The debate between Kubernetes and Amazon ECS is nothing new. Now, when the companies understand the power of containers and how they change the overall deployment process, there are times when they have to choose between the two strong container orchestration tools. There are several grounds on which Kubernetes and Elastic Container Service can be distinguished and finally it depends on the user what they would prefer. In this article, you shall learn the differences between the two tools according to several factors along with learning the basics of the two tools.
AWS ECS or Amazon Elastic Container Service is a container management service that is known to be extremely fast and highly scalable. So, anyone who wants to run, manage or do absolutely anything concerning the containers in a cluster, can opt for AWS ECS.
AWS ECS enables developers to deploy scalable applications running on a cluster through API or Application Program Interface and also manage them. Now, even the configurations of a container to run independent tasks are in the hands of a developer.
Also, if you are using AWS Fargate, you will not need to manage capacity planning, maintain servers, or isolate container workloads; all such aspects that are related to the infrastructure management of your workload will be taken care of by AWS Fargate.
Now that you know the basics of AWS ECS, let’s have a look at the second container management tool, Kubernetes.
Kubernetes or K8s is another container management tool and certainly the most popular of that lot. It is a DevOps tool that was developed by Google before it was open-sourced in 2014. Now, it is an open-source container orchestration tool used to automate the process of deploying, maintaining, and scaling containerized applications.
Kubernetes helps developers to focus on the relevant stuff and not worry about the surrounding environment as once the tool is installed in the system all the computing, networking, and storage is handled by it on behalf of the workloads. Furthermore, the DevOps tools continuously focus on the health of the system, which means Kubernetes keeps an eye on the containers that are running properly, restarts the ones that are not working and allocates only the containers that are in a complete working state.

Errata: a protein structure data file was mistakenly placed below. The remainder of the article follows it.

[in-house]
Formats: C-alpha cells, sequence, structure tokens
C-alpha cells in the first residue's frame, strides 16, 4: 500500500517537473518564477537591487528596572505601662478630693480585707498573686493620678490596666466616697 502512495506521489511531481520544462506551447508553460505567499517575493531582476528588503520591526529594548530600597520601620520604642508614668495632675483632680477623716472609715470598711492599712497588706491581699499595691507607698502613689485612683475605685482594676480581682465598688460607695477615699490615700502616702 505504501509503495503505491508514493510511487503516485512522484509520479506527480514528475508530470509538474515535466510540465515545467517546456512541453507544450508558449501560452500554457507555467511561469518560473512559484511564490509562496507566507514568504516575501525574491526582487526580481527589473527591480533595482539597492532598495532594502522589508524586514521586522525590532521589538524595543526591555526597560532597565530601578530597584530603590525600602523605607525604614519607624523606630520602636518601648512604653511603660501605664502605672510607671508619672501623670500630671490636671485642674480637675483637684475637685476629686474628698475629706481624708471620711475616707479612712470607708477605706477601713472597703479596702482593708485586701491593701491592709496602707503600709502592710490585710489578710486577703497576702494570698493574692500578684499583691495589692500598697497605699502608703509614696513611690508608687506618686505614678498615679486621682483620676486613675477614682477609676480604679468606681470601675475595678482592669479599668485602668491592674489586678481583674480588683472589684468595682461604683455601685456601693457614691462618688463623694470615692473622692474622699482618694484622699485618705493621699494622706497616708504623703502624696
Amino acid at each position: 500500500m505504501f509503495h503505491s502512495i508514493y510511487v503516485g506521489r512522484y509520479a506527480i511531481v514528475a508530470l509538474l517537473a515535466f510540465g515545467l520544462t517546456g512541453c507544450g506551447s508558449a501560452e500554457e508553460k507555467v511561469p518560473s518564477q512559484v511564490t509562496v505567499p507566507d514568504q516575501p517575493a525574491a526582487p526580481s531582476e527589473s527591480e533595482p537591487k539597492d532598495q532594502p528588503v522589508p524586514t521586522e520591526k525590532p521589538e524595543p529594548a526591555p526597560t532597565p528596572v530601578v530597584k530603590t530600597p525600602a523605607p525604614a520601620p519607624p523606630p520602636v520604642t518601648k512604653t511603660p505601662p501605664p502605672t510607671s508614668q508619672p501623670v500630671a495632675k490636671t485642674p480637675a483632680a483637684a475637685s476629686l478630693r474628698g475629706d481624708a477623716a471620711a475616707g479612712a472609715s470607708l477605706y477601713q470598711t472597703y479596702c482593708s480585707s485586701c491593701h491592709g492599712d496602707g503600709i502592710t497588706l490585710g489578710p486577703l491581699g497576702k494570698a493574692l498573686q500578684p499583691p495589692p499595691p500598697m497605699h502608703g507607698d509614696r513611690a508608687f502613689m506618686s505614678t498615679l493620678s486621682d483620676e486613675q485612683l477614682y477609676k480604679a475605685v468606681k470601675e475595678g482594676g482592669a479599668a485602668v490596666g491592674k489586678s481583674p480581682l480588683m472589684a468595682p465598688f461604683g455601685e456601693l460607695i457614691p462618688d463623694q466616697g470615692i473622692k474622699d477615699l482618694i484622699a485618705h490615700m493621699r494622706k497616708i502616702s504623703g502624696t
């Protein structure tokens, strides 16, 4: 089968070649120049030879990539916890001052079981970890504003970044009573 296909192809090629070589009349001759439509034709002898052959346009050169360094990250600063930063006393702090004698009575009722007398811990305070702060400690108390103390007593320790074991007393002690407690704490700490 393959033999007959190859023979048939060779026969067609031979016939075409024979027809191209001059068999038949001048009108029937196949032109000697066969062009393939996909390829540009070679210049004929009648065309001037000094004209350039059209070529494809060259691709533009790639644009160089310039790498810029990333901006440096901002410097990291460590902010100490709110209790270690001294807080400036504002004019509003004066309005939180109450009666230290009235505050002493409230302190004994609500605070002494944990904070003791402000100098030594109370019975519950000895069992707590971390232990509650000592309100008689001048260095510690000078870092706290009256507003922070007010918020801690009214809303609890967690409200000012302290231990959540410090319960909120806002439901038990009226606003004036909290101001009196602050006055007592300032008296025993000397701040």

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AWS ECS: Amazon Elastic Container Services or AWS ECS is a container orchestration service that makes the overall work of deployment, management, and scaling of containerized applications easy. Here applications are deployed as tasks which are actually Docker containers running on container instances (EC2 instances).
Kubernetes: Kubernetes or K8s is a container orchestration tool that automates several manual processes like software deployment, container management, and scaling. Here applications are deployed as a combination of pods, services, and deployments.
AWS ECS: When it comes to deployment AWS ECS provides easy and simple deployment of tasks. The native deployment system in ECS is rolling updates so once the initial setup is complete, the deployments can easily happen using the AWS management console.
Kubernetes: Deployments in Kubernetes are slightly complex and require expertise, but are still preferred by big organizations as it provides more features to manage workloads. Also, the users here can use both private and public container repositories.
AWS ECS: Talking about Node support, AWS ECS has up to 1,000 nodes.
Kubernetes: Kubernetes supports up to 5,000 nodes.
AWS ECS: In AWS ECS you can run up to 5,00,000 containers.
Kubernetes: In Kubernetes, you can run up to 3,00,000 containers.
AWS ECS: When it comes to loading balancing in AWS ECS it can be taken care of by using the Elastic Load Balancing (ELB) service. Here, the ELB provides a CNAME that acts as a resolvable front-facing FQDN for several tasks.
Kubernetes: In Kubernetes, an ingress resource is often used for load balancing. Also, there is a service to which pods are exposed and that service acts as a load-balancer.
AWS ECS: Talking about pricing, when companies want to spend less and still want to have great quality, Amazon ECS is their go-to. If you are using ECS it is absolutely free, but if you want to use some Amazon EC2 resources, you will have to pay for what you use.
Kubernetes: Using Kubernetes is undoubtedly expensive because of the complexity of the servers it uses to configure, deploy and maintain the clusters. There are several pricing plans for Kubernetes, the Basic Node plan starts at $12/month per node.
AWS ECS: If you want optimization in AWS ECS you will have to pay for Amazon EC2 resources.
Kubernetes: Kubernetes is optimized for a single large cluster.
AWS ECS: AWS ECS services use CloudWatch alarms to scale up or down considering different memory, CPU, and custom metrics.
Kubernetes: In Kubernetes, auto-scaling is defined declaratively using deployments or can be achieved using resource metrics, which range from memory utilization and CPU to packets or requests per second.
AWS ECS: AWS ECS uses CloudWatch for providing health checks.
Kubernetes: In Kubernetes, there are two types of health checks: liveness which refers to the responsible app and readiness which means that the app is responsive, but is not able to serve yet as it is busy preparing.